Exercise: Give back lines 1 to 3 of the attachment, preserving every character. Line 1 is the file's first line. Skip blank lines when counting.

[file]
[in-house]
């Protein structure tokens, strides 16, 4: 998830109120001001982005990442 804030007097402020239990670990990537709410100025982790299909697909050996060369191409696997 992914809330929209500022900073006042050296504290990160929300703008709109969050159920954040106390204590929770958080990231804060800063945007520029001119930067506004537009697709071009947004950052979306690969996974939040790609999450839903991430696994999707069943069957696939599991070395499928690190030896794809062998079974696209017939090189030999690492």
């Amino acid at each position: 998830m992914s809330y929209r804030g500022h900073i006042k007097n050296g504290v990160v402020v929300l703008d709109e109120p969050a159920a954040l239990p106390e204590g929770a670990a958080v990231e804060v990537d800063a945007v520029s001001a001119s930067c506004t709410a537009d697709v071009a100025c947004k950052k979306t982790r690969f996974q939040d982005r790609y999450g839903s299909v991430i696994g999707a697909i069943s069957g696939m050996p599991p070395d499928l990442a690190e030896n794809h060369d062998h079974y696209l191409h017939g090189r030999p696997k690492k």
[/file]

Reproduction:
[in-house]
């Protein structure tokens, strides 16, 4: 998830109120001001982005990442 804030007097402020239990670990990537709410100025982790299909697909050996060369191409696997 992914809330929209500022900073006042050296504290990160929300703008709109969050159920954040106390204590929770958080990231804060800063945007520029001119930067506004537009697709071009947004950052979306690969996974939040790609999450839903991430696994999707069943069957696939599991070395499928690190030896794809062998079974696209017939090189030999690492």
């Amino acid at each position: 998830m992914s809330y929209r804030g500022h900073i006042k007097n050296g504290v990160v402020v929300l703008d709109e109120p969050a159920a954040l239990p106390e204590g929770a670990a958080v990231e804060v990537d800063a945007v520029s001001a001119s930067c506004t709410a537009d697709v071009a100025c947004k950052k979306t982790r690969f996974q939040d982005r790609y999450g839903s299909v991430i696994g999707a697909i069943s069957g696939m050996p599991p070395d499928l990442a690190e030896n794809h060369d062998h079974y696209l191409h017939g090189r030999p696997k690492k």